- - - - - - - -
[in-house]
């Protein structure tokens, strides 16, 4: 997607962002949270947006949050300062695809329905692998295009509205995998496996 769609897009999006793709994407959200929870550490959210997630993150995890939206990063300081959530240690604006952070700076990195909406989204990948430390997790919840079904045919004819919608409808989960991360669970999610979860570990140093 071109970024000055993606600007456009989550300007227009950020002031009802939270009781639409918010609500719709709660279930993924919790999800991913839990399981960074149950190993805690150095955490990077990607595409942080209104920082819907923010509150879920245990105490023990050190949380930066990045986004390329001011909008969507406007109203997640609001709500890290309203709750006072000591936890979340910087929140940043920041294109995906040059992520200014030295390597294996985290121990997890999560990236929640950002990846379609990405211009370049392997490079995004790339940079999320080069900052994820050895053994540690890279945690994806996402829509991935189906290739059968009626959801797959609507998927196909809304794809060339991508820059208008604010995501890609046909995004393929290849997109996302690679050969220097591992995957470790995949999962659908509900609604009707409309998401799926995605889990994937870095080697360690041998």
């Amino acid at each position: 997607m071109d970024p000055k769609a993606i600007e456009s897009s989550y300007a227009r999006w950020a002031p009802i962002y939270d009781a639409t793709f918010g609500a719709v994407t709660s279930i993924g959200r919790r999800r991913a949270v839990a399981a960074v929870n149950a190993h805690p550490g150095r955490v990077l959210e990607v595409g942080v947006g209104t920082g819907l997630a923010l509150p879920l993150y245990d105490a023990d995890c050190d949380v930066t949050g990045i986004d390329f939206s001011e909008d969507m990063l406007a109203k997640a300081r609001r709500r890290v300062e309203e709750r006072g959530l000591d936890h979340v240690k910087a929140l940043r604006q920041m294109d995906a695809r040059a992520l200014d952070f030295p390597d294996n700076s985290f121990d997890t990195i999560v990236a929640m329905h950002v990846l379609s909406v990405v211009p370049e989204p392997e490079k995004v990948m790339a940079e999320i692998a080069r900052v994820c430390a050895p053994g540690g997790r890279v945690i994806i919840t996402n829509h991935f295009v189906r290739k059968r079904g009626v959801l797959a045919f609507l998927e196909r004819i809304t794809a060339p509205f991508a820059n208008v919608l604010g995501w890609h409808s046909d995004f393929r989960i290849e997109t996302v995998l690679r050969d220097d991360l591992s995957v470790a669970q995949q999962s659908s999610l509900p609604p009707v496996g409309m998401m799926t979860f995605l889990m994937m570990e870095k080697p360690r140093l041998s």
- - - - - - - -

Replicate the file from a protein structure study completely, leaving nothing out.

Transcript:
[in-house]
């Protein structure tokens, strides 16, 4: 997607962002949270947006949050300062695809329905692998295009509205995998496996 769609897009999006793709994407959200929870550490959210997630993150995890939206990063300081959530240690604006952070700076990195909406989204990948430390997790919840079904045919004819919608409808989960991360669970999610979860570990140093 071109970024000055993606600007456009989550300007227009950020002031009802939270009781639409918010609500719709709660279930993924919790999800991913839990399981960074149950190993805690150095955490990077990607595409942080209104920082819907923010509150879920245990105490023990050190949380930066990045986004390329001011909008969507406007109203997640609001709500890290309203709750006072000591936890979340910087929140940043920041294109995906040059992520200014030295390597294996985290121990997890999560990236929640950002990846379609990405211009370049392997490079995004790339940079999320080069900052994820050895053994540690890279945690994806996402829509991935189906290739059968009626959801797959609507998927196909809304794809060339991508820059208008604010995501890609046909995004393929290849997109996302690679050969220097591992995957470790995949999962659908509900609604009707409309998401799926995605889990994937870095080697360690041998």
């Amino acid at each position: 997607m071109d970024p000055k769609a993606i600007e456009s897009s989550y300007a227009r999006w950020a002031p009802i962002y939270d009781a639409t793709f918010g609500a719709v994407t709660s279930i993924g959200r919790r999800r991913a949270v839990a399981a960074v929870n149950a190993h805690p550490g150095r955490v990077l959210e990607v595409g942080v947006g209104t920082g819907l997630a923010l509150p879920l993150y245990d105490a023990d995890c050190d949380v930066t949050g990045i986004d390329f939206s001011e909008d969507m990063l406007a109203k997640a300081r609001r709500r890290v300062e309203e709750r006072g959530l000591d936890h979340v240690k910087a929140l940043r604006q920041m294109d995906a695809r040059a992520l200014d952070f030295p390597d294996n700076s985290f121990d997890t990195i999560v990236a929640m329905h950002v990846l379609s909406v990405v211009p370049e989204p392997e490079k995004v990948m790339a940079e999320i692998a080069r900052v994820c430390a050895p053994g540690g997790r890279v945690i994806i919840t996402n829509h991935f295009v189906r290739k059968r079904g009626v959801l797959a045919f609507l998927e196909r004819i809304t794809a060339p509205f991508a820059n208008v919608l604010g995501w890609h409808s046909d995004f393929r989960i290849e997109t996302v995998l690679r050969d220097d991360l591992s995957v470790a669970q995949q999962s659908s999610l509900p609604p009707v496996g409309m998401m799926t979860f995605l889990m994937m570990e870095k080697p360690r140093l041998s």